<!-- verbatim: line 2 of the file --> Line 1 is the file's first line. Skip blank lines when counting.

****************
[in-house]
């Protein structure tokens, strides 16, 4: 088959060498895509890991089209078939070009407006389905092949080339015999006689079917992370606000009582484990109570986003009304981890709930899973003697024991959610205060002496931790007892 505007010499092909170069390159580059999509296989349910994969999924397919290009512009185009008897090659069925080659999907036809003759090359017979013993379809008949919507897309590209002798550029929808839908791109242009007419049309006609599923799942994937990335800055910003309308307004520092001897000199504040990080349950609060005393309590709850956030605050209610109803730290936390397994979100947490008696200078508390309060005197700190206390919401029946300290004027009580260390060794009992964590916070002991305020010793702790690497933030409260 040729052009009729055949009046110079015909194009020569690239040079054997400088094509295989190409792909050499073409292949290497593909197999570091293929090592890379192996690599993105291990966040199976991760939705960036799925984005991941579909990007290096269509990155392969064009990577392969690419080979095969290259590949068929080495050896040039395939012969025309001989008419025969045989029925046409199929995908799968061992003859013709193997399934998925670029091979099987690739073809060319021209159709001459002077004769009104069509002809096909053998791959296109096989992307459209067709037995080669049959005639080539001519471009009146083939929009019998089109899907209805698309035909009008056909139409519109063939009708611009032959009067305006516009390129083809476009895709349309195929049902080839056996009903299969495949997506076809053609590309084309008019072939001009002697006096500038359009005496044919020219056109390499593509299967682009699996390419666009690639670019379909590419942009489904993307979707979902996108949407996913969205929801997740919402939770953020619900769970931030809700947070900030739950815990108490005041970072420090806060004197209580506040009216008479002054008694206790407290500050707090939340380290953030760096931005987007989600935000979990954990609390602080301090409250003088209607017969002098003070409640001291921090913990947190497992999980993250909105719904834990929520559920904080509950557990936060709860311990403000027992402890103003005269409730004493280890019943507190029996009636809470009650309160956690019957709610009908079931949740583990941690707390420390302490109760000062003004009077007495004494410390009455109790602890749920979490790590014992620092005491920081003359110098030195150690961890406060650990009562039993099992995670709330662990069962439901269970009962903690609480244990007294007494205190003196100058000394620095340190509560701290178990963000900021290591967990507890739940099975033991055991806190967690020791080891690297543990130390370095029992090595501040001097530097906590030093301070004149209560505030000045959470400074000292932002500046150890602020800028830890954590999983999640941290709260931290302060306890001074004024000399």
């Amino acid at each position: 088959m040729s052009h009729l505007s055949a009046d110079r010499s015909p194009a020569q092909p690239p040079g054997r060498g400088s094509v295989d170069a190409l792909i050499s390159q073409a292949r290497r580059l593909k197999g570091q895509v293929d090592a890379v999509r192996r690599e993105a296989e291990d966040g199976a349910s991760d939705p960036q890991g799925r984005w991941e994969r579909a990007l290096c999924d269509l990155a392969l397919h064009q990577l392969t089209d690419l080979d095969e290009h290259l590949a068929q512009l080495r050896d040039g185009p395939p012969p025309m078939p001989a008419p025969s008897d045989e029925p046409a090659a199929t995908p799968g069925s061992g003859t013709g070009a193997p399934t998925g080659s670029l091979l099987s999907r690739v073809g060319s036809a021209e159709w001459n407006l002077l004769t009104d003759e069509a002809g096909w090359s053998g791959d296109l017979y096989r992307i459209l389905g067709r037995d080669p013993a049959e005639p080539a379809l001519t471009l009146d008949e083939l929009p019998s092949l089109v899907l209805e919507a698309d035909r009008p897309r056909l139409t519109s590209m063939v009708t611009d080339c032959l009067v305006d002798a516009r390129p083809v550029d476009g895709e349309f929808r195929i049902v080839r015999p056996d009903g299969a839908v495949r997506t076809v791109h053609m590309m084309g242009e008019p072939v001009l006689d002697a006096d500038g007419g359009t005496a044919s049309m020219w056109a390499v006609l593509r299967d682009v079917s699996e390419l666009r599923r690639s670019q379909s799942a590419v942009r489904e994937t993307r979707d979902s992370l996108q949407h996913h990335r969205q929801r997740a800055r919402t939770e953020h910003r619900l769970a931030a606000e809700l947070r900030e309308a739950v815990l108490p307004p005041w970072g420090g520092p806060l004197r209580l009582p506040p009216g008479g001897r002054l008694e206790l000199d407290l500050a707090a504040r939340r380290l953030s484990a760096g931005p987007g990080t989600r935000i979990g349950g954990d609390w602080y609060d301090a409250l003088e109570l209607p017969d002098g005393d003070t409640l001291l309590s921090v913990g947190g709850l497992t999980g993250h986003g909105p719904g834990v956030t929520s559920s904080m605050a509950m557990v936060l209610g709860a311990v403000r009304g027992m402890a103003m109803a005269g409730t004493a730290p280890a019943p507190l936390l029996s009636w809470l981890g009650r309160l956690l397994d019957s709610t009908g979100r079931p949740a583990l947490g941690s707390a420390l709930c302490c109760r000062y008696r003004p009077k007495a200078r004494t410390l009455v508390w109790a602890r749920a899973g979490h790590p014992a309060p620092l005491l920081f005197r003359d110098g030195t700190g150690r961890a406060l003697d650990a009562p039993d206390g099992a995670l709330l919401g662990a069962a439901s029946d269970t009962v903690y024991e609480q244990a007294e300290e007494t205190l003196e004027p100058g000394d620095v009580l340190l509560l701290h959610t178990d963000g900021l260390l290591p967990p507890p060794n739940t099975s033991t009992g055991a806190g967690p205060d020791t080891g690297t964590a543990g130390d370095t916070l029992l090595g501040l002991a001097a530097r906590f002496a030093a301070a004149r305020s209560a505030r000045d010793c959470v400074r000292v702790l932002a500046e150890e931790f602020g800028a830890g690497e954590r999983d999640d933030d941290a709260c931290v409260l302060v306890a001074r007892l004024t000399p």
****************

């Protein structure tokens, strides 16, 4: 088959060498895509890991089209078939070009407006389905092949080339015999006689079917992370606000009582484990109570986003009304981890709930899973003697024991959610205060002496931790007892 505007010499092909170069390159580059999509296989349910994969999924397919290009512009185009008897090659069925080659999907036809003759090359017979013993379809008949919507897309590209002798550029929808839908791109242009007419049309006609599923799942994937990335800055910003309308307004520092001897000199504040990080349950609060005393309590709850956030605050209610109803730290936390397994979100947490008696200078508390309060005197700190206390919401029946300290004027009580260390060794009992964590916070002991305020010793702790690497933030409260 040729052009009729055949009046110079015909194009020569690239040079054997400088094509295989190409792909050499073409292949290497593909197999570091293929090592890379192996690599993105291990966040199976991760939705960036799925984005991941579909990007290096269509990155392969064009990577392969690419080979095969290259590949068929080495050896040039395939012969025309001989008419025969045989029925046409199929995908799968061992003859013709193997399934998925670029091979099987690739073809060319021209159709001459002077004769009104069509002809096909053998791959296109096989992307459209067709037995080669049959005639080539001519471009009146083939929009019998089109899907209805698309035909009008056909139409519109063939009708611009032959009067305006516009390129083809476009895709349309195929049902080839056996009903299969495949997506076809053609590309084309008019072939001009002697006096500038359009005496044919020219056109390499593509299967682009699996390419666009690639670019379909590419942009489904993307979707979902996108949407996913969205929801997740919402939770953020619900769970931030809700947070900030739950815990108490005041970072420090806060004197209580506040009216008479002054008694206790407290500050707090939340380290953030760096931005987007989600935000979990954990609390602080301090409250003088209607017969002098003070409640001291921090913990947190497992999980993250909105719904834990929520559920904080509950557990936060709860311990403000027992402890103003005269409730004493280890019943507190029996009636809470009650309160956690019957709610009908079931949740583990941690707390420390302490109760000062003004009077007495004494410390009455109790602890749920979490790590014992620092005491920081003359110098030195150690961890406060650990009562039993099992995670709330662990069962439901269970009962903690609480244990007294007494205190003196100058000394620095340190509560701290178990963000900021290591967990507890739940099975033991055991806190967690020791080891690297543990130390370095029992090595501040001097530097906590030093301070004149209560505030000045959470400074000292932002500046150890602020800028830890954590999983999640941290709260931290302060306890001074004024000399």